Mom Wants A Diabetes Cure

Thursday, July 19, 2007

Yesterday...All My Troubles Seem Like They're Piled On Top Of Me

Diabetes is ripping me up this morning. More like gouging...shredding me. And those aren't apt descriptions in the least.

I have a support group meeting today that I will be hosting. We typically take turns. Yesterday, I received two emails. One member sent me an email saying that her husband's co-worker has a seven year old son who was just diagnosed last month and is interested in attending.

And then the man who started the group, Steve, sent me an email asking me to contact a family whose seven year old daughter was just diagnosed and to send information about the meeting.

Do you know what the first thought that went through my mind was when they told me about this boy and girl? Great! Now Brendon has a couple of kids his age who may attend the meeting. Not: How devastating for those families. I'm ashamed of myself for not having thought that first.

I popped off a couple of upbeat emails to the families like I was informing them of a fucking Tupperware party. I offered them my number so that they could call me if they wanted to talk further about what they were going through, but that was about it. I don't know why my emails weren't more heartfelt and sympathetic. I was robotic and matter of fact in my tone. What's happened to me?

Yesterday, a package was delivered with some pump paks Jeff ordered for Brendon. Jacob wanted one too, but we told him that they were for Brendon's diabetes. He said, "when I have diabetes when I'm older, I get one too?" Jeff told him he won't have diabetes when he's older. Jacob wanted to be like his brother and was feeling left out, so Jeff gave him an extra belt that he could wear. And proudly he wore it. Why doesn't someone rip heart out and do the flamenco dance on it because it couldn't be worse than how I felt at that moment watching Jakey walk around with it on like it was a badge of honor.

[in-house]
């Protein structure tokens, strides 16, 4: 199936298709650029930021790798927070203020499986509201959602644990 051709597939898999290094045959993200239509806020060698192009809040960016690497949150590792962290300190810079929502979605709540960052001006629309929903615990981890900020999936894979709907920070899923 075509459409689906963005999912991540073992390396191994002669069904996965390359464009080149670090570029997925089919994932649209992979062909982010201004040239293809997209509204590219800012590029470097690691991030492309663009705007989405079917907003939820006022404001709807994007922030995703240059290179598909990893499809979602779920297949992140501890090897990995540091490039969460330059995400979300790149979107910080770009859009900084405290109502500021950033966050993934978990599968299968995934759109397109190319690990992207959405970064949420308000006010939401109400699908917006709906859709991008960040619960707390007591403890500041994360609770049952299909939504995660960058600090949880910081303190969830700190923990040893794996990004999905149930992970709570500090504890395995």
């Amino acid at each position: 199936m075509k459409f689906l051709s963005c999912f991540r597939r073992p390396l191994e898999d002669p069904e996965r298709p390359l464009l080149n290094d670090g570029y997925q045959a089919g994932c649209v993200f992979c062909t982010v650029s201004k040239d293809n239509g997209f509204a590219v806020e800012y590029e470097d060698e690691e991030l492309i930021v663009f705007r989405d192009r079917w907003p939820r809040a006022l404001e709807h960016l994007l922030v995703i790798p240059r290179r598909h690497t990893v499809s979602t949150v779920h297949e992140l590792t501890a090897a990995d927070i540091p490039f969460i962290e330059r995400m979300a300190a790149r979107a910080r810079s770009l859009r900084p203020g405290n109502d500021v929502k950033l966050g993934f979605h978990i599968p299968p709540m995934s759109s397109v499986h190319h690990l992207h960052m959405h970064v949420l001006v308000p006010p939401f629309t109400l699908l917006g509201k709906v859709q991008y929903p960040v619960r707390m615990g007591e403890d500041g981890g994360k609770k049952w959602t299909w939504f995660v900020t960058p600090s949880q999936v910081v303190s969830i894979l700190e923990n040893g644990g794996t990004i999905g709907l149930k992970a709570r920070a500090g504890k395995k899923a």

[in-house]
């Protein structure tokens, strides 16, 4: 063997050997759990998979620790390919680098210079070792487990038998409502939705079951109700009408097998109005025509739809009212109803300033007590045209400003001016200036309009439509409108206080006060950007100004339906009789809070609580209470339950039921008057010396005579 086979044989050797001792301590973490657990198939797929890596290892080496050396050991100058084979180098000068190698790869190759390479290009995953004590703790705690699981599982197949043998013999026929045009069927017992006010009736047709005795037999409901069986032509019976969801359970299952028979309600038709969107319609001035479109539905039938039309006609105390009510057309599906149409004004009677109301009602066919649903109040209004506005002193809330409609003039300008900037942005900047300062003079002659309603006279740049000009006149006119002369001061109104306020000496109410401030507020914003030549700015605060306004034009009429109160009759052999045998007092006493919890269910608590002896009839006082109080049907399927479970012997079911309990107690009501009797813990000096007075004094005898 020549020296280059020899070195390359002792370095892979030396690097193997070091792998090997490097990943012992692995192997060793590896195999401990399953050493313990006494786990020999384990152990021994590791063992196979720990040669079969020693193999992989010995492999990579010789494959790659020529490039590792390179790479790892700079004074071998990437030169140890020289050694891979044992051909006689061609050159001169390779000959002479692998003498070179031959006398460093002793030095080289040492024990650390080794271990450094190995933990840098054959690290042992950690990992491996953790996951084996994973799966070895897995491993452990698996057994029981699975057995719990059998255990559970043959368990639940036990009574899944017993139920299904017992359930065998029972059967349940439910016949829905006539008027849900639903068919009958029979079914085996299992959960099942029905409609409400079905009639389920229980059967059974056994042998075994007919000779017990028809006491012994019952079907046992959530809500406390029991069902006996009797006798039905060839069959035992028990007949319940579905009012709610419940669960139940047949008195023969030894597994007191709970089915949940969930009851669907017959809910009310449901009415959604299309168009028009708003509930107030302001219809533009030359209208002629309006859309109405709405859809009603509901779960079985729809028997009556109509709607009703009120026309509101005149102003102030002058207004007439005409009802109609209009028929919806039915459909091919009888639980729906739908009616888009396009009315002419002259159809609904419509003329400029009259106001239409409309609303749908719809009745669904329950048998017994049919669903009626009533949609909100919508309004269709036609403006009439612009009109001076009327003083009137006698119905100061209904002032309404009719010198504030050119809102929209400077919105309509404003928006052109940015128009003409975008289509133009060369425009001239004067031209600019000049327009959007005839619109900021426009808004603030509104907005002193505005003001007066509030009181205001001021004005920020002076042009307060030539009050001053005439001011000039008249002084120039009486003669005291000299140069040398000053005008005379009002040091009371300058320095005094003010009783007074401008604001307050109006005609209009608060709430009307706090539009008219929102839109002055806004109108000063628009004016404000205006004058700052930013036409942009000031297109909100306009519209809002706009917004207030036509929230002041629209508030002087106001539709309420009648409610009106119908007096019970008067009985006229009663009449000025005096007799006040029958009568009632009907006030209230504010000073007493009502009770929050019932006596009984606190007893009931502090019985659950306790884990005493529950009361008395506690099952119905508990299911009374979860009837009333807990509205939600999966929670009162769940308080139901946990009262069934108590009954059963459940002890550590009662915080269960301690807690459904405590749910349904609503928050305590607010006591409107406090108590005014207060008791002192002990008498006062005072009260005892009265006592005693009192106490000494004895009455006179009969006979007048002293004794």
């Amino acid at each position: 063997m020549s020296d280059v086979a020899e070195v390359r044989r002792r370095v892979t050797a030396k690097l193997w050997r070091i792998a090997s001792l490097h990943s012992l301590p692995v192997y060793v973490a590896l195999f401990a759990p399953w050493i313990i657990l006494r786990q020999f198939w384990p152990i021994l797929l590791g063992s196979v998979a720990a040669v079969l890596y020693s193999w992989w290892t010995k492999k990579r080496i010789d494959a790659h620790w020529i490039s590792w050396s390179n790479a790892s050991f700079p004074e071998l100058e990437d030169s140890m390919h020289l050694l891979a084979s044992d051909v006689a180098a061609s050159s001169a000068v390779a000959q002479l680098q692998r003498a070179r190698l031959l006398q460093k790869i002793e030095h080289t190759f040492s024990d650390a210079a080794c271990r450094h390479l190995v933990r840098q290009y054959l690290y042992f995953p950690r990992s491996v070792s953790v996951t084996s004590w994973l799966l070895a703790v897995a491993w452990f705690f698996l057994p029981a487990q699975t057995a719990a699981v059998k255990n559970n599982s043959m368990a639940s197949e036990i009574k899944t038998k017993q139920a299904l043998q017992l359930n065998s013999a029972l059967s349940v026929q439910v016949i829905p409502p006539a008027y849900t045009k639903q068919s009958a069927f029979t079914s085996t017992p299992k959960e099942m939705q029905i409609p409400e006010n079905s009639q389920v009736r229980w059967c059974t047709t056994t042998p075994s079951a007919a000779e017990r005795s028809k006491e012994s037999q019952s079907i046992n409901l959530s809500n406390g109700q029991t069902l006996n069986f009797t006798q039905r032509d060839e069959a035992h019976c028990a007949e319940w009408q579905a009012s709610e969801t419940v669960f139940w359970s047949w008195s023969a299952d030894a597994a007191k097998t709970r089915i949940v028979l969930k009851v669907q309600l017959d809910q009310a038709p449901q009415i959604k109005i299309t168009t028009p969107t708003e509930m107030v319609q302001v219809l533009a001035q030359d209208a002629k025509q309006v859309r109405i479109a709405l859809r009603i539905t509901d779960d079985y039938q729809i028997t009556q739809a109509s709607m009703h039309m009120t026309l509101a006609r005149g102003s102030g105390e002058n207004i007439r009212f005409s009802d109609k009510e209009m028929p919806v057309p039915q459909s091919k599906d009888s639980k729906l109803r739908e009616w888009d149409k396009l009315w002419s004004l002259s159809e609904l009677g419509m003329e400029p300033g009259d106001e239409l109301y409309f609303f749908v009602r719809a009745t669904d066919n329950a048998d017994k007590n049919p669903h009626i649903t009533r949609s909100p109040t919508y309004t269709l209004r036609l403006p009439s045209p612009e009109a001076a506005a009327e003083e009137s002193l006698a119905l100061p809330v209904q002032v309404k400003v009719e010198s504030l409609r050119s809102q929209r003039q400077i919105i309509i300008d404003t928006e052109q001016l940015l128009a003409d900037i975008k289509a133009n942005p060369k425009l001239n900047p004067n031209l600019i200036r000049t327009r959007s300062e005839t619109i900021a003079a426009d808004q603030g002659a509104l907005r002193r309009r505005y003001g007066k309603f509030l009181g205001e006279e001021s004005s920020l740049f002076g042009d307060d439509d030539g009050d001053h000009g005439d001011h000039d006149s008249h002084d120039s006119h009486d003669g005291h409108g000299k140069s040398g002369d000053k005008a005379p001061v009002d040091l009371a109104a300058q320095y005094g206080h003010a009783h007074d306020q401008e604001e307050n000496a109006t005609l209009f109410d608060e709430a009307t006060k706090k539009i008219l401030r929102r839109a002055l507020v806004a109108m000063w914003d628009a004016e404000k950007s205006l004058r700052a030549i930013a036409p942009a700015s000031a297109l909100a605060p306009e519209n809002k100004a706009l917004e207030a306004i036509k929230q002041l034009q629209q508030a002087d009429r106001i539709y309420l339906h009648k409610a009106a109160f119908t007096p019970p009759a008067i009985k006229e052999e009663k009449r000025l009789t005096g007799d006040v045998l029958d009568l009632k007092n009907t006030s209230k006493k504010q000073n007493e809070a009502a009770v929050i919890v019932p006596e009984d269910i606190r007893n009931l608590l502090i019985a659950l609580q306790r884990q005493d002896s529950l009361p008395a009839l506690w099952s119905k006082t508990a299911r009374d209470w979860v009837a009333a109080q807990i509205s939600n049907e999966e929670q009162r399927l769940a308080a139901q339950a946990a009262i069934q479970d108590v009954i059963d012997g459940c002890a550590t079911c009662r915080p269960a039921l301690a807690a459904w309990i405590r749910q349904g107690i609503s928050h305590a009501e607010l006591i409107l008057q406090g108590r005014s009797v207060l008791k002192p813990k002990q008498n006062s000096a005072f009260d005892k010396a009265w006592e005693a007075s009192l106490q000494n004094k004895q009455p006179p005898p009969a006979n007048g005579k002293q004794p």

Jamie posted about Dani asking if she'd still have diabetes when she was older. What made it all the more heartbreaking was that she is too young to understand the gravity of having it, yet something in her little instincts tells her that diabetes is unnatural and that her body must be shed of it.

Brendon's numbers are in the upper 200-400's again. I can't even tell you how much we've raised his rates. But I think he's having a major summertime growth spurt like when you see a pipsqueak at the end of the school year and by the time summer ends and school starts, people are shocked at how head and shoulders big he's gotten. I've written about this growth spurt pretty recently, but let me tell you he's enormous now. His best friend was here playing yesterday. They're a month apart in age. They used to be the same height. I noticed that Brendon is now nearly a head taller than his friend. Insulin seems to have no effect on his numbers right now and I HATE when we can't subdue diabetes.

My heart is heavy and is having a hard time finding it's way out. I'm trying to find a way to soldier on just as all the DOC kids do.

Sometimes playing some sad music helps, so I'll be listening to this all day long:


  • Shannon,

    You're in my thoughts today. Riley's numbers have been less than perfect lately. Although I try not to focus on the numbers, when we have days of highs, it somehow puts me in a funk.

    And Jake, ugh, that's got to tug at your heart. He wants to be just like his big brother. I think he's picked a great guy to look up to. But, he doesn't understand that he doesn't want to be "just like" Brendon.

    Keep your head up. You know even better than me that those highs will even out and life will get back to your kind of normal soon.

    But, man, it sucks waiting, watching, wondering...